Aloha Hive Director Kathy Plunkett is now at the point of working to fill the remaining slots for the summer of 2013 with girls who are a certain age, or who can attend a specific session with openings. Much like planning the seating chart for a large wedding, filling Hive’s units with correct number of girls and correct ages takes master organizational skills. Sometimes the complicated piece is an unexpected withdrawal of a camper. (more…)
A few days before my daughter leaves for her third summer at Aloha Hive, I tell her she does not need to write to me. I understand that writing letters home from camp is kind of a chore, and I want her to enjoy her time and not be burdened.
Two minutes later, her father takes her aside and tells her that she has to write to me twice a week or else for every time I wonder aloud whether she is okay, she’ll babysit her little sister one hour.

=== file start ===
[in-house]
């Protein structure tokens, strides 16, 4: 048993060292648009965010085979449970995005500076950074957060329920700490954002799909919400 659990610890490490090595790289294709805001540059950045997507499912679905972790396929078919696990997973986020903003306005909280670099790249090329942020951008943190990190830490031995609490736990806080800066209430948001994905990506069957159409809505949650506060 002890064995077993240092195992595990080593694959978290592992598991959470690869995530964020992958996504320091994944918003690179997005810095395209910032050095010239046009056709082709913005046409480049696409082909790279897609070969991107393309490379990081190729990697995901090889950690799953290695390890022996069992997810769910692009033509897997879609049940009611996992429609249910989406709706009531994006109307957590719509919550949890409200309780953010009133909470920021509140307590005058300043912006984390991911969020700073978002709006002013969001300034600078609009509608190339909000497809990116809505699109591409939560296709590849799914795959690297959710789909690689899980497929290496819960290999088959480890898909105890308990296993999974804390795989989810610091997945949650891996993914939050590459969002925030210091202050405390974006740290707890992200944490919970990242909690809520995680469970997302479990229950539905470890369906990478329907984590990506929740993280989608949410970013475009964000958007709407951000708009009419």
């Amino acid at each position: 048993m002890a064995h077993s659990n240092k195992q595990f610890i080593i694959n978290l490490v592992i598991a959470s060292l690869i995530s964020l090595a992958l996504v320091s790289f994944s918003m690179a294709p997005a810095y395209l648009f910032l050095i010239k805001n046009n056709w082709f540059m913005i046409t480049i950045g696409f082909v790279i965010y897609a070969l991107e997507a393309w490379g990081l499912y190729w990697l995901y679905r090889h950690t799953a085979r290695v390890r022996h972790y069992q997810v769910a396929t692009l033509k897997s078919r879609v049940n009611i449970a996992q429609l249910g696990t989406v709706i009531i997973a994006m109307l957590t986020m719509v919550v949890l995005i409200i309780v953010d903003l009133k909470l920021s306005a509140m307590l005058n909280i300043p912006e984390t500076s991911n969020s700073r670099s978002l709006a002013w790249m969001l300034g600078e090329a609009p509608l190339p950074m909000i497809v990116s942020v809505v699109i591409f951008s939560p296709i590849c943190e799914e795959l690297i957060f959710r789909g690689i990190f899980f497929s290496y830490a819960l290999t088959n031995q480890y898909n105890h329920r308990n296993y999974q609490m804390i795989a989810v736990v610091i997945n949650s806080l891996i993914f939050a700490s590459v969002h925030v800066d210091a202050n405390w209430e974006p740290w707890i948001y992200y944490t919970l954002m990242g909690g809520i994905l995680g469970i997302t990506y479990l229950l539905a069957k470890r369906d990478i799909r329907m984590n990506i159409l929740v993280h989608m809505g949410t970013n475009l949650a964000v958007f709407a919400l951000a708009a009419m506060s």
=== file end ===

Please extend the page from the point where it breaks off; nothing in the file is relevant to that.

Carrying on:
“The letters don’t have to be long,” he tells her. “Just tell her you are alive and fine.”
The first night she is gone, I set down to write to her. (more…)
This comment was directed to the mother of a thriving college freshman. The speaker went on to say, ” I have noticed that my daughter’s friends who had strong freshman years all went to overnight camp at some point. The ones that really struggled did not.”
How does a summer as a child spent at a residential summer camp prepare the college freshman to be resilient and happy?
As this week winds down, there are schedules circulating in the office, showing which staff members will be accompanying which campers on buses to airports on the last day of camp. The business office of the Foundation works year-rounds to ensure that seven weeks at our residential camps go off without a hitch. With only a few days left on our 2012 calendars, we’re close to achieving that goal. Even with the final weekend of this summer’s camp schedule looming, there are still great resources to enjoy, offering insight about the value of summer camp, not only for children, but for the benefit of parents as well. Also, it almost goes without saying, the value for everyone of spending some time in the wilderness. (more…)